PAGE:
[ skran-l ]
/ ˈskræn l /

adjective Archaic.

thin or slight.
squeaky or unmelodious.

Origin of scrannel

First recorded in 1630–40; origin uncertain Unabridged Based on the Random House Unabridged Dictionary, © Random House, Inc. 2019

Examples from the Web for scrannel

  • The shell they struck gave a more melodious sound than the rough and scrannel pipe cut from the northern forests.

  • Suspicion, take it all in all, is the most tedious and scrannel of the sins.

British Dictionary definitions for scrannel


/ (ˈskrænəl) /

adjective archaic


Word Origin for scrannel

C17: probably from Norwegian skran lean. Compare scrawny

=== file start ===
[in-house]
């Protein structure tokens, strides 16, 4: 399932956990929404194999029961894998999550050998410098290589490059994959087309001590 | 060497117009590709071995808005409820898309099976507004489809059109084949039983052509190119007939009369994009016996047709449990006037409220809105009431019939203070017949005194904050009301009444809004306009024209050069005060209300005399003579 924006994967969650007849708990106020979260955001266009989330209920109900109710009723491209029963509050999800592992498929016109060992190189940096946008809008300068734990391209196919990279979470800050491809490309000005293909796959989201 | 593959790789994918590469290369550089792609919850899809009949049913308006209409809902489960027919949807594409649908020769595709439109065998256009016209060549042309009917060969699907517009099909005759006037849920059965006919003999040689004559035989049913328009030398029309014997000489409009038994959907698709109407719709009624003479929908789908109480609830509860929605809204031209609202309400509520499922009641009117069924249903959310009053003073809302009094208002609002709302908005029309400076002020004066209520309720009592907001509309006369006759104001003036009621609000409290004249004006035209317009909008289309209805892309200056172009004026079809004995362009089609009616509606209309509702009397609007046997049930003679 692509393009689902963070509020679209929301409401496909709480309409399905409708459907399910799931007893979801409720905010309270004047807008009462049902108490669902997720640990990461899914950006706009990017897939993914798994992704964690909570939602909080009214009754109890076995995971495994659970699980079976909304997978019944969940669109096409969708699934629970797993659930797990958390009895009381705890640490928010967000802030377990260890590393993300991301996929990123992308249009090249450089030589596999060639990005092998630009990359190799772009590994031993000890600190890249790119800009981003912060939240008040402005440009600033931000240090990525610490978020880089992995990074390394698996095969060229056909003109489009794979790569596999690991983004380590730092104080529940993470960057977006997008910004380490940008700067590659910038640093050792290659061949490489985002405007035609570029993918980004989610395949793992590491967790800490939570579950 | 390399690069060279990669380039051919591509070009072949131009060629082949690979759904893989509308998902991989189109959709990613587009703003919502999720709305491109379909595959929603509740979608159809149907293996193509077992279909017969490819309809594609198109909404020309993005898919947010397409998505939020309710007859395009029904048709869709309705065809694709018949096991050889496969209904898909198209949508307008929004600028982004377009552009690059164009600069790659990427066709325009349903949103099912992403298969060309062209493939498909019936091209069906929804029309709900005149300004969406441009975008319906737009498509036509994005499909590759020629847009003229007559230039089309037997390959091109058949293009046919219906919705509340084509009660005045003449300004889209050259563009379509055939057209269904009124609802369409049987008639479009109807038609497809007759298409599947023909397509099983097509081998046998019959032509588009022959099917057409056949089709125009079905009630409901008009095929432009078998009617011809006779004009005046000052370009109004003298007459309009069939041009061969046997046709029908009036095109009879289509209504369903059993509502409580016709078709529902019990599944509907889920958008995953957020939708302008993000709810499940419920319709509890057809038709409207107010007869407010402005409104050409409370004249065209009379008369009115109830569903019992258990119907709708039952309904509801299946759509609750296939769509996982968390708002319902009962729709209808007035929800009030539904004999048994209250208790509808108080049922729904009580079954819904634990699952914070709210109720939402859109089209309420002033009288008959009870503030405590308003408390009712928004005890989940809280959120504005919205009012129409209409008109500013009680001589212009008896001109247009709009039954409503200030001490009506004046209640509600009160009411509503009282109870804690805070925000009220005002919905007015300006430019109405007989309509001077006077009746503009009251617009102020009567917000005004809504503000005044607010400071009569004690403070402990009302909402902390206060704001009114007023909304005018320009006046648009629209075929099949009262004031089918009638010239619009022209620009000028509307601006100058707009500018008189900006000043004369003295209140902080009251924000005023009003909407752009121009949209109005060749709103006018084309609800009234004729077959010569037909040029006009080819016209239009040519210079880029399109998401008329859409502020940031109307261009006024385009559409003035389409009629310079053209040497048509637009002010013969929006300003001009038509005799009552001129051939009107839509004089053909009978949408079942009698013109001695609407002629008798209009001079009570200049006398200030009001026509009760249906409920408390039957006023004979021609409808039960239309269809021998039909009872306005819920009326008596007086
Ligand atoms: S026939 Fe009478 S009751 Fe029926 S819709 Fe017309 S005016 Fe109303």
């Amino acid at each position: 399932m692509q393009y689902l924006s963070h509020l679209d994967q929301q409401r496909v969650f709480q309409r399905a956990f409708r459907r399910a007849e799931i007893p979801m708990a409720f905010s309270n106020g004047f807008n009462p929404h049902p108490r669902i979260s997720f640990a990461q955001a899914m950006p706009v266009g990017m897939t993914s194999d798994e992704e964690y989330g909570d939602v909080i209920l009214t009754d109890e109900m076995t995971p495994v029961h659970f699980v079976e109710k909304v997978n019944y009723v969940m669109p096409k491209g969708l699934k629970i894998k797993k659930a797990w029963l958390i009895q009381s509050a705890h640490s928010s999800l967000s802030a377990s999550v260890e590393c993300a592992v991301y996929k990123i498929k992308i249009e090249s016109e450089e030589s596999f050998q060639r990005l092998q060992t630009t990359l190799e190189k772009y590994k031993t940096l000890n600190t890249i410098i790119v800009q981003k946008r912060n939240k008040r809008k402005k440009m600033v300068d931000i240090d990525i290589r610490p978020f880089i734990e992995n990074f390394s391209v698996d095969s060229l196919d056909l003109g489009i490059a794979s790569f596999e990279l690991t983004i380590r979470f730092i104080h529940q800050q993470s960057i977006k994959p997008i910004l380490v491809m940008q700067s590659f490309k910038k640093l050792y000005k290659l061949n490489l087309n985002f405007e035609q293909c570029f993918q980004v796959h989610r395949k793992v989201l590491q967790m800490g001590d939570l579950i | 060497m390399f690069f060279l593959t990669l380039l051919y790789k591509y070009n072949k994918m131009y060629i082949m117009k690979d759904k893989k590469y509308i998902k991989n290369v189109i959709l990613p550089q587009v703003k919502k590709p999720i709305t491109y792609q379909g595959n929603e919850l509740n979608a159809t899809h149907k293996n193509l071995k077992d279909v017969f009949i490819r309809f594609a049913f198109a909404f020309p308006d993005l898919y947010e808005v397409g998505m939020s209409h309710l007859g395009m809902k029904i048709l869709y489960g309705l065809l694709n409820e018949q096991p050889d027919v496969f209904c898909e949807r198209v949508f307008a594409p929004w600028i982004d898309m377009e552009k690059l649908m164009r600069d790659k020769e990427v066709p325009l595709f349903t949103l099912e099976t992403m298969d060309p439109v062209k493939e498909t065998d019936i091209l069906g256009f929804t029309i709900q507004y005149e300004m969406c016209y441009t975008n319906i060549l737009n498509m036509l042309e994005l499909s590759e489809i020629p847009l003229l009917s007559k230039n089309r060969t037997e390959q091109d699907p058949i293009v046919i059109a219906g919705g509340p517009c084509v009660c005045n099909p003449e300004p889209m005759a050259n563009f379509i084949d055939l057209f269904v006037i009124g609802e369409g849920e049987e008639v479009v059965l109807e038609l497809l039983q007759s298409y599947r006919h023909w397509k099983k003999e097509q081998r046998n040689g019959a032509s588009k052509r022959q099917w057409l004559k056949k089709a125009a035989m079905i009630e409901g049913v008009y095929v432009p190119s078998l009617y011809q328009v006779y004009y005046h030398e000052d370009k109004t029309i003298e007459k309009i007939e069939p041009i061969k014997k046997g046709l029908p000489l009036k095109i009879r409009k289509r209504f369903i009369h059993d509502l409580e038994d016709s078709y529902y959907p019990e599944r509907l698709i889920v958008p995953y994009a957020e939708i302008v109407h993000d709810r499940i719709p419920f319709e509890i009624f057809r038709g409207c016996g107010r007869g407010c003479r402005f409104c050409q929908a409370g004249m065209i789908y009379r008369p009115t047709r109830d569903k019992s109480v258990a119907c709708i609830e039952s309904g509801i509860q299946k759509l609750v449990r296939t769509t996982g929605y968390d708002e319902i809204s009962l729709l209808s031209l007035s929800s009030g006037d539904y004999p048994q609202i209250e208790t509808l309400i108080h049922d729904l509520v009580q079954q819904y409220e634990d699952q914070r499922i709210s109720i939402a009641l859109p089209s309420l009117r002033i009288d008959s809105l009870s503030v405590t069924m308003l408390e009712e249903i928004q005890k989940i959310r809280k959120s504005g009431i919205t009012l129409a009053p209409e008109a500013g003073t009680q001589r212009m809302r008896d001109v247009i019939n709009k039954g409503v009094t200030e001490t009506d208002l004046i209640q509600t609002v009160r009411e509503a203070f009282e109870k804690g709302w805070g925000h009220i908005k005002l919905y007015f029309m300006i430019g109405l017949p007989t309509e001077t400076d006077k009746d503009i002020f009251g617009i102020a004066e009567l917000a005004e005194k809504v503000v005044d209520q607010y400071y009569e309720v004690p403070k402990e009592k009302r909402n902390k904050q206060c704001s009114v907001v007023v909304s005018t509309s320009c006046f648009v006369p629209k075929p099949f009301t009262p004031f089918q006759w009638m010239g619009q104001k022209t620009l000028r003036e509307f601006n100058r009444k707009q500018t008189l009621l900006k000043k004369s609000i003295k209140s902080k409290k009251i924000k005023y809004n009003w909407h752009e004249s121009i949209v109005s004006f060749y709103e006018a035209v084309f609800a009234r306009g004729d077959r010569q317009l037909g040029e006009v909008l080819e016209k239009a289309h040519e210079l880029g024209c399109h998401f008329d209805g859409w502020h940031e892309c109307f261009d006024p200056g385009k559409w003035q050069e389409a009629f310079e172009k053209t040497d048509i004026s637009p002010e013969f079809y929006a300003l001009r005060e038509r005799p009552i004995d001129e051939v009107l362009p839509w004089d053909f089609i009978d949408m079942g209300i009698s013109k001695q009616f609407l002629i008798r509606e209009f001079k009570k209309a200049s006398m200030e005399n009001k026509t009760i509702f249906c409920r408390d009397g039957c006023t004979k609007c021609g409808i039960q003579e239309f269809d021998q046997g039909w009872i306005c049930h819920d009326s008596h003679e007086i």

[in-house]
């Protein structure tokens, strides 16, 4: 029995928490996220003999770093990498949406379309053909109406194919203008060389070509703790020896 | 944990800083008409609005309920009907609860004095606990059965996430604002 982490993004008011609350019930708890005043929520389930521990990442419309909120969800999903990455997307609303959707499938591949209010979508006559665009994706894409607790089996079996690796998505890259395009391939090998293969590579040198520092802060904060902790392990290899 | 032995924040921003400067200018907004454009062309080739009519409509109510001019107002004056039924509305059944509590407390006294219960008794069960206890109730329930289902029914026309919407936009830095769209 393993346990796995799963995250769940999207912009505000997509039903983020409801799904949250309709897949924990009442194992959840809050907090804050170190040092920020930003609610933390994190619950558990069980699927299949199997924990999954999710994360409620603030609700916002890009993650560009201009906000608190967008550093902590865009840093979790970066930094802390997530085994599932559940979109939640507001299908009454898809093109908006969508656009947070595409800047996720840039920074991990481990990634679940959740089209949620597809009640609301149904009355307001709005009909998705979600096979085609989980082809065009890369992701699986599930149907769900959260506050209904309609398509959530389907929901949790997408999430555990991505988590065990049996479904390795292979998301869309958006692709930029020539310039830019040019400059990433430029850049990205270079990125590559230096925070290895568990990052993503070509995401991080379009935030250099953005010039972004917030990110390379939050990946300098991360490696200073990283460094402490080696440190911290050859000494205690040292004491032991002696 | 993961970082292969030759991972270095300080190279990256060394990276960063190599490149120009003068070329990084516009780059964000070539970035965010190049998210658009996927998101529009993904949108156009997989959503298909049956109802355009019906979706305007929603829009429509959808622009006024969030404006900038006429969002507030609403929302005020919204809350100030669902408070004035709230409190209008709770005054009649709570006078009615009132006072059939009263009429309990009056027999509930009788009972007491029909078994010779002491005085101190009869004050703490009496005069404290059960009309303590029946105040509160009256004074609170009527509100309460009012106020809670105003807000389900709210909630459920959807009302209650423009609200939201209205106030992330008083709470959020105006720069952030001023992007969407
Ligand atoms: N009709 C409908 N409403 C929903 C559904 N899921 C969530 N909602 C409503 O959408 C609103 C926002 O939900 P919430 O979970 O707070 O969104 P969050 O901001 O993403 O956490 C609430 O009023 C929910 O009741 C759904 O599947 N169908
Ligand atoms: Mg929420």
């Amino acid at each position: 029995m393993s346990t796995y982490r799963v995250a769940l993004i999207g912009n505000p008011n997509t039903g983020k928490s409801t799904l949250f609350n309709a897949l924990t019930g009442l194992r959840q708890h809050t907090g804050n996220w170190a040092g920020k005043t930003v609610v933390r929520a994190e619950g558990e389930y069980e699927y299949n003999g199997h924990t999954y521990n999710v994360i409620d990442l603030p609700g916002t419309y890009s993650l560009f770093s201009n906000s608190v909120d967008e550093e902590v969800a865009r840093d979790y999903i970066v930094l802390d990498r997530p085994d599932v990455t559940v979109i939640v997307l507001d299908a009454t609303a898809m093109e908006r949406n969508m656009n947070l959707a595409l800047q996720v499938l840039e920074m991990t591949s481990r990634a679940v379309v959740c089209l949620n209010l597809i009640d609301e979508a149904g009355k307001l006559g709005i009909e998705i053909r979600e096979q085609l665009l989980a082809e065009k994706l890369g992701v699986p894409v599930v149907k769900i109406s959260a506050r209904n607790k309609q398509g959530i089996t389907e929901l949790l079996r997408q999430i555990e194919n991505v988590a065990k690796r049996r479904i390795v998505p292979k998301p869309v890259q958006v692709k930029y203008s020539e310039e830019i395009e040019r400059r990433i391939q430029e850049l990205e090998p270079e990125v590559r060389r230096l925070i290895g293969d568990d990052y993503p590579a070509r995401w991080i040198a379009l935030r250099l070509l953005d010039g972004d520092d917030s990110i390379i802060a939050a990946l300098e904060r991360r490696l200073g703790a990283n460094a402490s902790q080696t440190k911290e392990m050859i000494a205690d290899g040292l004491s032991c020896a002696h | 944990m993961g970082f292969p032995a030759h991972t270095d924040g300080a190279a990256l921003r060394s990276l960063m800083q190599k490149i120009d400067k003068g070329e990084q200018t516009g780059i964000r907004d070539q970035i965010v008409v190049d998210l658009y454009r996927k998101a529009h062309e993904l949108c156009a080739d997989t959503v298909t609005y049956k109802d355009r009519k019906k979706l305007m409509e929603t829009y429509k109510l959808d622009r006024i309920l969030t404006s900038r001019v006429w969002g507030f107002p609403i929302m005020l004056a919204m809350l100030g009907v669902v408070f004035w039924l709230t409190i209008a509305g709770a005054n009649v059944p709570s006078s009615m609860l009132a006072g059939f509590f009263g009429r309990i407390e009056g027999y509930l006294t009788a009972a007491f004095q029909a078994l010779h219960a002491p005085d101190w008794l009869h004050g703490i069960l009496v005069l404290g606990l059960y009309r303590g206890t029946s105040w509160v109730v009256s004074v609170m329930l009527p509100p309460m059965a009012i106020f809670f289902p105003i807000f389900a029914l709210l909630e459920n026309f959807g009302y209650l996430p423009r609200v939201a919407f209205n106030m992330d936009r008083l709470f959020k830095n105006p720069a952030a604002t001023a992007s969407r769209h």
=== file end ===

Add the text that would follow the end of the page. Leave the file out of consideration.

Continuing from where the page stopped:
Collins English Dictionary - Complete & Unabridged 2012 Digital Edition © William Collins Sons & Co. Ltd. 1979, 1986 © HarperCollins Publishers 1998, 2000, 2003, 2005, 2006, 2007, 2009, 2012

Word Origin and History for scrannel



"thin, meager," 1630s; any modern use traces to Milton ("Lycidas," 124), who may have invented it out of dialectal scranny (see scrawny). Or it might be from a Scandinavian source akin to Norwegian skran "rubbish." Cf. English dialectal and Scottish skran "scraps, broken victuals; refuse," in military slang "food."

Online Etymology Dictionary, © 2010 Douglas Harper